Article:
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Defending History’s Year (2020) Honoring Antanas Zubrys and Dr. Matilda Zubrienė Comes to Close



Antanas Zubrys and Dr. Matilda Zubrienė

VILNIUS—As 2020 draws to its close in the Lithuanian capital, the Defending History community pays renewed respect to the inspiring Antanas Zubrys and Dr. Matilda Zubrienė whose epic of heroism in just doing the right thing in the face of Nazi rule was recounted on these pages one year ago tonight by Danutė Selčinskaja, chief of the department for Righteous of the Nations at the Vilna Gaon Jewish State Museum of Lithuania. Let us never forget the true heroes of Holocaust-era Eastern Europe, whose bravery had to be “even greater” when genocide of a local minority was being confounded with loyalty to the nation’s purported “nationalist leaders.”

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Antanas Zubrys and his Wife Dr. Matilda Zubrienė: Defending History’s Persons of the Year (2020)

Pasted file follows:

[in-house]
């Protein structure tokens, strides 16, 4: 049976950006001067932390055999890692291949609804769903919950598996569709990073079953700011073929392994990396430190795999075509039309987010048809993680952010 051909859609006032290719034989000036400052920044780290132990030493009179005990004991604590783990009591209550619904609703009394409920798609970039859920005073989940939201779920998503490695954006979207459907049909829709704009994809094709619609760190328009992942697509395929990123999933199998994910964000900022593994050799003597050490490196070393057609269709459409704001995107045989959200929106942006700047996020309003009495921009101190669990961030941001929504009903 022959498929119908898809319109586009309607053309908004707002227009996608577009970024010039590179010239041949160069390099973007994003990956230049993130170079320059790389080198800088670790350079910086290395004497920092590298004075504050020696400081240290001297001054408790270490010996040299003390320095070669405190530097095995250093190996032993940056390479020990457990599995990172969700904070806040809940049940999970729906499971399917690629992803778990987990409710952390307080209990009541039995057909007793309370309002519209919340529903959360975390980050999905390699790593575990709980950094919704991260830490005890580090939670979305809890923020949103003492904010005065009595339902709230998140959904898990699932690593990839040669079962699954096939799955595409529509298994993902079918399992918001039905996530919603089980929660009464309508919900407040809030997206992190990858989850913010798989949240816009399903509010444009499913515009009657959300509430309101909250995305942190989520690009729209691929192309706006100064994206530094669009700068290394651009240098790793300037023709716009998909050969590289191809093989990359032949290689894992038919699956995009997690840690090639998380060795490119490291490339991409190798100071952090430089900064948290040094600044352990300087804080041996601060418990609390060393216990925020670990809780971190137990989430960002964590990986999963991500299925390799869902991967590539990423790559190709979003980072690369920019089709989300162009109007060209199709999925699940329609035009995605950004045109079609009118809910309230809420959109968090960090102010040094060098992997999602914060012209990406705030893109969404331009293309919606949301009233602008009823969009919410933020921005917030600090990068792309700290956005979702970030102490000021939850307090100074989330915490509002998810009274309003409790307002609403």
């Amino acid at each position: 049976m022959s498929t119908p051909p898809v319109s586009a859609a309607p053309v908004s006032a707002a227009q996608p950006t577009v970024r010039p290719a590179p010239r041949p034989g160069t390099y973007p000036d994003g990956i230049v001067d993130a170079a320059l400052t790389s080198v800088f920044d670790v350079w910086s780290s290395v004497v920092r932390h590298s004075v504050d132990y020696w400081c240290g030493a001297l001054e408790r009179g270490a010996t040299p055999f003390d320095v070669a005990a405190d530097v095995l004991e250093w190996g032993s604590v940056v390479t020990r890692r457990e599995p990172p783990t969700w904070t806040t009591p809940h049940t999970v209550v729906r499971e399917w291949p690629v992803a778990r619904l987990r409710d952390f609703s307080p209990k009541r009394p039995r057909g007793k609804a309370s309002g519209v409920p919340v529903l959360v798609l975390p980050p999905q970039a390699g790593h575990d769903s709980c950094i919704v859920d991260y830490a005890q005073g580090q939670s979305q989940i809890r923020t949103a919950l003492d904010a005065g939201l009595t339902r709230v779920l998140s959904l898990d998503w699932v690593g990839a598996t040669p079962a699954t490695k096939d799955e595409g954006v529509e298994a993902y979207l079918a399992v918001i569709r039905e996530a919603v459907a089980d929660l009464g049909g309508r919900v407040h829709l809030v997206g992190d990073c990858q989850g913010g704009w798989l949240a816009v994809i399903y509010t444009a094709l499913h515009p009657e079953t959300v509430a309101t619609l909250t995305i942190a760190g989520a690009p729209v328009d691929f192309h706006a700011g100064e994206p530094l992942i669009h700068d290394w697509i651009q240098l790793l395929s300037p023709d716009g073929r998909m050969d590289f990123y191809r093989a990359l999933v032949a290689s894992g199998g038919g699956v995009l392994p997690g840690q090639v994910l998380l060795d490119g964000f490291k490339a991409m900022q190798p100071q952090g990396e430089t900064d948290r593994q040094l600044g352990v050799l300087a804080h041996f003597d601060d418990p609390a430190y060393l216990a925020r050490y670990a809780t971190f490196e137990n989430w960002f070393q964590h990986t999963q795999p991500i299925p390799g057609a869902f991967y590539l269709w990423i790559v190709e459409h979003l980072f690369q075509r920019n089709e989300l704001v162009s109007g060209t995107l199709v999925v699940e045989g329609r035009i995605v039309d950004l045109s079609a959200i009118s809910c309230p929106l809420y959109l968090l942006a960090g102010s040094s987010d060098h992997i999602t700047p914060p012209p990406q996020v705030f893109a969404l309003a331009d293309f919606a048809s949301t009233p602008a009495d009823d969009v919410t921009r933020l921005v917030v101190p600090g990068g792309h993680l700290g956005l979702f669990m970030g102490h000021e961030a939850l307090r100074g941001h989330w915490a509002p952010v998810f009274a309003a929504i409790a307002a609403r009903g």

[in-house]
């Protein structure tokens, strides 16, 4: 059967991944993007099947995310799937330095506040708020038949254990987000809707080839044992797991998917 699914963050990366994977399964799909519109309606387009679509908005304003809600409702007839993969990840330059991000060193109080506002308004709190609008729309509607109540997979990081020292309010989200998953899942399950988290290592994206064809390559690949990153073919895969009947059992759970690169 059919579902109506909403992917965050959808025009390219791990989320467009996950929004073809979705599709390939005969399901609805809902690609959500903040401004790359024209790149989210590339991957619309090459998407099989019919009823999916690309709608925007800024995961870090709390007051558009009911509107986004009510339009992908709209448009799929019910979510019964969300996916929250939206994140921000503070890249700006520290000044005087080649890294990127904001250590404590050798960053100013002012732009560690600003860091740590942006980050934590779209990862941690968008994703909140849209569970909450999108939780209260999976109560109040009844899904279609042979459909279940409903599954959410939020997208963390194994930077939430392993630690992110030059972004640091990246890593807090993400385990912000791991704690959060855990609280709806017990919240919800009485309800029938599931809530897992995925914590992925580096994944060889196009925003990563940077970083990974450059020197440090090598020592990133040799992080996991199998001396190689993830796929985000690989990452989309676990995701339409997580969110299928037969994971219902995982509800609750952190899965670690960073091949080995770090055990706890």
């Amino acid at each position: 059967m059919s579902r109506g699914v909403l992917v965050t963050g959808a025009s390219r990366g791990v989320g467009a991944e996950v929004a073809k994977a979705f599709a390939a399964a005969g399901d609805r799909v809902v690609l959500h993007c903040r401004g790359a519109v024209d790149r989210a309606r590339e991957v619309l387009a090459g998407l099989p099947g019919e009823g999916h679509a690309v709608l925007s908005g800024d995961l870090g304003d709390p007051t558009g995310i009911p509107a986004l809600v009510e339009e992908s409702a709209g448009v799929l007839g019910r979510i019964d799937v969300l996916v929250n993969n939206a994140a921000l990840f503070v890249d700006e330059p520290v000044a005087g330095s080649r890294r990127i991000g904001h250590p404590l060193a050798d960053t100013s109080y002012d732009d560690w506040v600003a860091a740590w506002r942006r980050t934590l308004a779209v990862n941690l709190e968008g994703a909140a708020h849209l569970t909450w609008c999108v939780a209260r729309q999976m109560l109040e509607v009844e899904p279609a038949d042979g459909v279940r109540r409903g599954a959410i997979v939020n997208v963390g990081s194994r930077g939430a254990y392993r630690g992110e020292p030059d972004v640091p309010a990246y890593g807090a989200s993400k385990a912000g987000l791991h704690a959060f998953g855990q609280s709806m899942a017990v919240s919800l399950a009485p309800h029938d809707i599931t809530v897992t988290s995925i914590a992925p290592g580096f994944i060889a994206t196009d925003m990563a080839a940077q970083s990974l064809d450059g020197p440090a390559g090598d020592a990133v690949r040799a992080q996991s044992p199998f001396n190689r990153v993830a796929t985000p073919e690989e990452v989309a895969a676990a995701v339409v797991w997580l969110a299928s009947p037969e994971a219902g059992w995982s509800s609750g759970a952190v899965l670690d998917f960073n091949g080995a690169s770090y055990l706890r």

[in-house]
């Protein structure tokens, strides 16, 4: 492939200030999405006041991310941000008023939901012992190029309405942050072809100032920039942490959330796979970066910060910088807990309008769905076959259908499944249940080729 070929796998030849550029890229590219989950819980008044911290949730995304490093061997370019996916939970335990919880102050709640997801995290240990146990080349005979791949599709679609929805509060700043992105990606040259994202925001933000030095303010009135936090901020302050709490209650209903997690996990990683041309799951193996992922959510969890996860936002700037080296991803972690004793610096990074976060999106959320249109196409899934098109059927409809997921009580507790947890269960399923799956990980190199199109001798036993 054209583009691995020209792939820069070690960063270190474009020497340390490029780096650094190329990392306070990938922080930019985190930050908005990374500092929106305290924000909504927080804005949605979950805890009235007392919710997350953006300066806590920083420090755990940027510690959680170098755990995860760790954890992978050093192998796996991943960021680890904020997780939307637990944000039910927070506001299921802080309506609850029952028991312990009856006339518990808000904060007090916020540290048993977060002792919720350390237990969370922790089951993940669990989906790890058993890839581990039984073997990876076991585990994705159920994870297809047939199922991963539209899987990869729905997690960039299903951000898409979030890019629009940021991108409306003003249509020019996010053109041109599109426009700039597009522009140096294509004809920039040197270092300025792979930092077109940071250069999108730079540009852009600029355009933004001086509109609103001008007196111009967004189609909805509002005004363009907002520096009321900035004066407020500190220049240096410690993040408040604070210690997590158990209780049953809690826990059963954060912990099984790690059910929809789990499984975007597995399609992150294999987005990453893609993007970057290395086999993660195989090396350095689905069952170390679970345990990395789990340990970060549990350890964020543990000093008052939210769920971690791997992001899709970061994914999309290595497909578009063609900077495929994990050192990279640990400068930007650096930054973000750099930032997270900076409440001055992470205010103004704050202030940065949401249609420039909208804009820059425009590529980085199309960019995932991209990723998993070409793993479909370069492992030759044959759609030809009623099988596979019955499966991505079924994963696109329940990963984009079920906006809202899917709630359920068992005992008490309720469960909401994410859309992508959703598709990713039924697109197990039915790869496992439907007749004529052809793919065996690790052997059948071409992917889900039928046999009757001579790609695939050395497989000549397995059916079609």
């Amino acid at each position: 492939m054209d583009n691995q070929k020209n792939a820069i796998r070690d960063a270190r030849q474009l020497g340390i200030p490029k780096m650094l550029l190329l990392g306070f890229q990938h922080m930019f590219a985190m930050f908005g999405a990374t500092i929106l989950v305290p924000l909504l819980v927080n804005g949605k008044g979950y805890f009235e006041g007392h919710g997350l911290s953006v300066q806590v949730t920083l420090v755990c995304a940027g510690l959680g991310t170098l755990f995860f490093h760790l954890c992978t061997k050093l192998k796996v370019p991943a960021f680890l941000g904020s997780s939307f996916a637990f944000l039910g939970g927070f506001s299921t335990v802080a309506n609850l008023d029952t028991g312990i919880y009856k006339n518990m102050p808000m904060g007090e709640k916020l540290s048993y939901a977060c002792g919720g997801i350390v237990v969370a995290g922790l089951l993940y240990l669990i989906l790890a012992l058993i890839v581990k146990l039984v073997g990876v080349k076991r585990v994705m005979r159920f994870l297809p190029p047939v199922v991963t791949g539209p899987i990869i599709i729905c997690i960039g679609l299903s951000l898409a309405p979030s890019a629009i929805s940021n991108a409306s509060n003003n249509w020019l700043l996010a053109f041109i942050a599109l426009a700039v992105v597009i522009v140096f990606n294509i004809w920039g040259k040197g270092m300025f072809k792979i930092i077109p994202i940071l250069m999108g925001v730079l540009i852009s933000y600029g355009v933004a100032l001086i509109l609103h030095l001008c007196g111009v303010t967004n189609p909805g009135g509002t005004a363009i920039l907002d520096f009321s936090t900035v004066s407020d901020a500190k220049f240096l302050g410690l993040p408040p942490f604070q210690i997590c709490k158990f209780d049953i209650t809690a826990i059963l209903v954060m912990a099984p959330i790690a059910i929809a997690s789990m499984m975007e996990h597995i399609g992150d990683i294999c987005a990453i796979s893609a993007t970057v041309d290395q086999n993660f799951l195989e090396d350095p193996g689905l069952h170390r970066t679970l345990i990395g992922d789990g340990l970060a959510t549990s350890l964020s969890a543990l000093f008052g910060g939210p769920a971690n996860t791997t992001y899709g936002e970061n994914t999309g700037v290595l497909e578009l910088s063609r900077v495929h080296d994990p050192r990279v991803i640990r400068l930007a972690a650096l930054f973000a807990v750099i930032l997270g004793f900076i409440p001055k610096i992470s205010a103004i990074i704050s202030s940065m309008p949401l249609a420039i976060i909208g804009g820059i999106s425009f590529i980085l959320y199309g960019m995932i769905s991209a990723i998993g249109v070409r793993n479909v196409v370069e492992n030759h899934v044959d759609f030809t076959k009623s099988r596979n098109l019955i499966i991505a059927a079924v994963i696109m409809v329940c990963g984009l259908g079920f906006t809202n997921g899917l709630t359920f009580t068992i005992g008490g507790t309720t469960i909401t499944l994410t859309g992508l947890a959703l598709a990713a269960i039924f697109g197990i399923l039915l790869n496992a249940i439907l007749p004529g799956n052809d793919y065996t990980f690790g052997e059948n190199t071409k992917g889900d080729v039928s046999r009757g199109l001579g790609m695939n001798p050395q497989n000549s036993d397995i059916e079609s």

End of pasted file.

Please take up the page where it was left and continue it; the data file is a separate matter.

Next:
OPINIONHISTORY

by Danutė Selčinskaja

 

Who were the people who managed to disregard the ubiquitous government warnings and the abundant anti-Semitic propaganda and refused to remain passive onlookers? Those who went on to rescue their Jewish neighbors from the fate of persecution and murder during the Second World War? Jews were rescued by people of various educational background, beliefs, ages, and professions. Each of them had to make this not-at-all easy decision by themselves, led by no one but their conscience. Upon seeing such direct and overt brutality, these courageous people were simply unable to act in any other way.

Antanas Zubrys and Dr. Matilda Zubrienė

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Defending History’s Person of the Year 2020 to be Announced New Year’s Eve



VILNIUS—Please watch this space. Defending History’s Person of the Year 2020 will be announced a minute after midnight on New Year’s Eve 2020. For previous laureates, please see, among others, those for 2014, 20152018, and 2019. For Defending History’s conceptualization of the annual awarding in the context of current East European issues, please see our 2019 editorial.

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Jonas Paulavičius (1898–1952) is Defending History’s 2019 Person of the Year